Published in Impact Magazine, January 2002.
Obesity has reached epidemic proportions worldwide. Recent estimates, by the World Health Organization and by the Center for Disease Control in Atlanta, indicate that the incidence of obesity is doubling every five years. Current statistics show 71% (compared to 56% in 1984) of adults are overweight and in excess of 30% are obese. Dr. CL Birmingham of UBC wrote in the Canadian Medical Association Journal in Oct. of 1999 that the estimated cost of obesity in Canada is in excess of $1.8 billion or 2.4% of the total government health care expenditures.
It is doubtful that any other metabolic disorder has received more published attention in the scientific and popular literature. More people talk about this disorder than any other health problem. Those offering quick and easy solutions have made fortunes. It has been call the “World’s Oldest Metabolic Disorder” with recorded concerns unearthed from the Stone Age, Egyptian mummies and Greek Sculptures.
The risk of premature death and the morbidity statistics can be or are very depressing. Dr. Everett Koop, former Surgeon General of the United States, has said “... Obesity is the second leading cause of preventable pre-mature death in America”. Although there are metabolic reasons for obesity, it is essentially a “lifestyle” disease. Sustained caloric imbalance (too many calories consumed and not enough spent) with the consequent obesity is becoming a behavioral norm of the North American population.
One very sad footnote to the depressing statistics is that the trend has filtered down to children. The November 27 / 2000 issue of the Canadian Medical Association Journal shows the rate of obesity among Canadian boys aged 7 to 13 tripled between 1981 and 1996. Girls of the same age group have twice the prevalence of obesity over the same time period. Current estimates show 25 - 30% of Canadian children overweight and 12 – 14% are obese.
Another disturbing statistic from the Oct. 2001 issue of the American Journal of Obstetrics and Gynecology is that the average weight of pregnant women at their first pre-natal visit has increased from 144 to 172 pounds during the 1980 to 1999 time frame. The obesity figures (defined as those in excess of 200 pounds) for this group have risen from 7% to 24%. Obese women were at significantly increased risk for cesarean deliveries, gestational diabetes and large birth weight babies.
A second related epidemic appears in conjunction with obesity and that is Type 2 Diabetes, The Journal of the American Medical Association reported in Sept of 2001, that the “twin epidemics” continue to threaten the health of Americans. With a 61% increase in the incidence of obesity and a 44% increase in the incidence of Type 2 Diabetes (another preventable lifestyle disease) between 1991 and 2000, there is just cause for concern and incentive for individuals to take action.
Risk of increased incidence of hypertension, coronary heart disease, stroke, cancer, gall bladder disease, pulmonary abnormalities, arthritis, other inflammatory diseases and Type 2 Diabetes among the obese are well documented. The prevalence of these major health risks and the likelihood of premature death increase disproportionately with increasing weight. Although the prevalence of these ailments shows strong correlations they cannot necessarily imply causation. (Obesity does not necessarily cause hypertension nor type 2 diabetes – they just occur together and another factor like chronically elevated insulin may well be the cause of all three ailments.) Chronically elevated insulin is due to excess consumption of easy to digest (high glycemic index) carbohydrates and the under-consumption of good protein and fat in conjunction with carbohydrates (further explanation of this is another column).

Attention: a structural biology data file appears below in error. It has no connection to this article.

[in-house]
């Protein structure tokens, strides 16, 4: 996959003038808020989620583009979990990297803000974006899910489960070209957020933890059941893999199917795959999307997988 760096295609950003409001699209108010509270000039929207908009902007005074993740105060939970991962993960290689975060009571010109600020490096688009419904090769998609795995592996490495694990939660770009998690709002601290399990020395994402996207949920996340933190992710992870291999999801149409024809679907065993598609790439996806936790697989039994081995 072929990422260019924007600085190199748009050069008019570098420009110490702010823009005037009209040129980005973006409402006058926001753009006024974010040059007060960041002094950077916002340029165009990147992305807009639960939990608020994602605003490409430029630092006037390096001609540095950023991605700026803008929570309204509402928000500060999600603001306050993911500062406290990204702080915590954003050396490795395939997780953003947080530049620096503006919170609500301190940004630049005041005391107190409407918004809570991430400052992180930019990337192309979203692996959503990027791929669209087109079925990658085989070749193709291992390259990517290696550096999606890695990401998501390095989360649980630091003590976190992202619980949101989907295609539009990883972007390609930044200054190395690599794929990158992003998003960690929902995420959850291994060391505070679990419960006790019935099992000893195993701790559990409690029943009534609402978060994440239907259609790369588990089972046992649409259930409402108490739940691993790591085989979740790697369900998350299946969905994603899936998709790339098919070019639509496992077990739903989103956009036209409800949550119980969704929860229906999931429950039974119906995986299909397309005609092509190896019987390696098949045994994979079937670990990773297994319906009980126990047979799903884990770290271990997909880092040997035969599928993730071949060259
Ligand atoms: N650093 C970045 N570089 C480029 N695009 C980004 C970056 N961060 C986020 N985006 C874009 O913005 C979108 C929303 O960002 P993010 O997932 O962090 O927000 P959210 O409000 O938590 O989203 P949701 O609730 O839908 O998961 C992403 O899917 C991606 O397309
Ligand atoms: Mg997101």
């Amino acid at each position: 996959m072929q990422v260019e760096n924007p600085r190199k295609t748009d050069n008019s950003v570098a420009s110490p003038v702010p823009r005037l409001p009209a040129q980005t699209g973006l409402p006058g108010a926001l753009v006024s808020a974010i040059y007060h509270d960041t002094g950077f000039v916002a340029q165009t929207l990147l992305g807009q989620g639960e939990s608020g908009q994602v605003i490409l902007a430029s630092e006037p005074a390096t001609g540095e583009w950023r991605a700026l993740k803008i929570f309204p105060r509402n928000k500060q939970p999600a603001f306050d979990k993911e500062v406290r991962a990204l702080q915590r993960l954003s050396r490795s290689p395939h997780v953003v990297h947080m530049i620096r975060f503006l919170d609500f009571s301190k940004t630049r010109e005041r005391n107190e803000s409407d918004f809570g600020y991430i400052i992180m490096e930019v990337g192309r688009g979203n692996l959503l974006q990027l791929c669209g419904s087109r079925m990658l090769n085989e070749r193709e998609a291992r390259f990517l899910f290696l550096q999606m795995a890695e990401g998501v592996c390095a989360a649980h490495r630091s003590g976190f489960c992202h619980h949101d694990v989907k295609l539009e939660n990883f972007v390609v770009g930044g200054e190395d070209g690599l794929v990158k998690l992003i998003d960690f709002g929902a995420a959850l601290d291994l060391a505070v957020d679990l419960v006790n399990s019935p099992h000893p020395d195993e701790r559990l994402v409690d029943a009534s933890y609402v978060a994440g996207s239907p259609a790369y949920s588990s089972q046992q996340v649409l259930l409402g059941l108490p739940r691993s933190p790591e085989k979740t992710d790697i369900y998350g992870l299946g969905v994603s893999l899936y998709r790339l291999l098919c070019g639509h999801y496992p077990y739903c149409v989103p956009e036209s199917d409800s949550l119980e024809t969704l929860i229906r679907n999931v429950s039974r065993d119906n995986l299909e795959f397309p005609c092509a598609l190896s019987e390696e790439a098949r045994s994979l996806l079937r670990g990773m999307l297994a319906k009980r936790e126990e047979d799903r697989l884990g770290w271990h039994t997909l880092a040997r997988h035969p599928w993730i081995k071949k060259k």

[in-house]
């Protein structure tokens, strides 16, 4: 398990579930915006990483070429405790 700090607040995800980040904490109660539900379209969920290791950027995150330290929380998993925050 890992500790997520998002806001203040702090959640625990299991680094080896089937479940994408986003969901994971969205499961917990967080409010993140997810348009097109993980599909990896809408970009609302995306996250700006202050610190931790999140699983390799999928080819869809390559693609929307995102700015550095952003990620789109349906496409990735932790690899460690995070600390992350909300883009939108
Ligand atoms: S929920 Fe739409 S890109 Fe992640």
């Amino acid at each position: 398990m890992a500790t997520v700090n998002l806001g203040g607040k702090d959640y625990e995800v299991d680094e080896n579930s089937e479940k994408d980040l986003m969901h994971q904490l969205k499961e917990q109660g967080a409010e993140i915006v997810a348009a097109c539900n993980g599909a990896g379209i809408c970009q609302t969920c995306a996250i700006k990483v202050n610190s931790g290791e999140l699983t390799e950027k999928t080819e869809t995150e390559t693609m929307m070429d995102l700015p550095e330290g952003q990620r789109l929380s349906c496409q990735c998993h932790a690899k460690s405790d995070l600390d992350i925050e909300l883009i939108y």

Enough gloom and doom, it has been said that “knowledge is power” and you now have some of that knowledge. One has to wonder when the power of our collective knowledge is going to take effect. It is my position that with our current knowledge of nutrition, the solutions for the prevention and rehabilitation of obesity are relatively simple for the vast majority of the population. Knowledge, experience and published research have clearly demonstrated that wise nutrient rich food selection including adequate protein, good fats, low glycemic carbohydrates and responsible supplementation combined with some responsible exercise creates an anti-obesity “lifestyle” solution.
The food selection issue seems to be the most controversial in spite of the overwhelming evidence that chronically elevated insulin seems to be one of the most significant causes a long list of metabolic upsets leading to most of the risk factors associated with obesity. When insulin is elevated, we store fat and cannot metabolize fat for energy. To metabolize fat, blood insulin levels must be reduced in favor of higher levels of the fat mobilizing hormone glucagon.
Lee Coyne, Ph.D. is a nutritional consultant, lecturer and author of several weight loss books, including Fat Won't Make You Fat. Dr. Coyne is also the creator of the "Lean Seekers Nutritional Coaching Program" that trains individuals on a "Better Balanced Diet" as a way of eating for better health and weight management. He may be reached at 1-800-668-4042 or by e-mail firstname.lastname@example.org
Copyright Lee Coyne, Ph.D., reprinted with permission.
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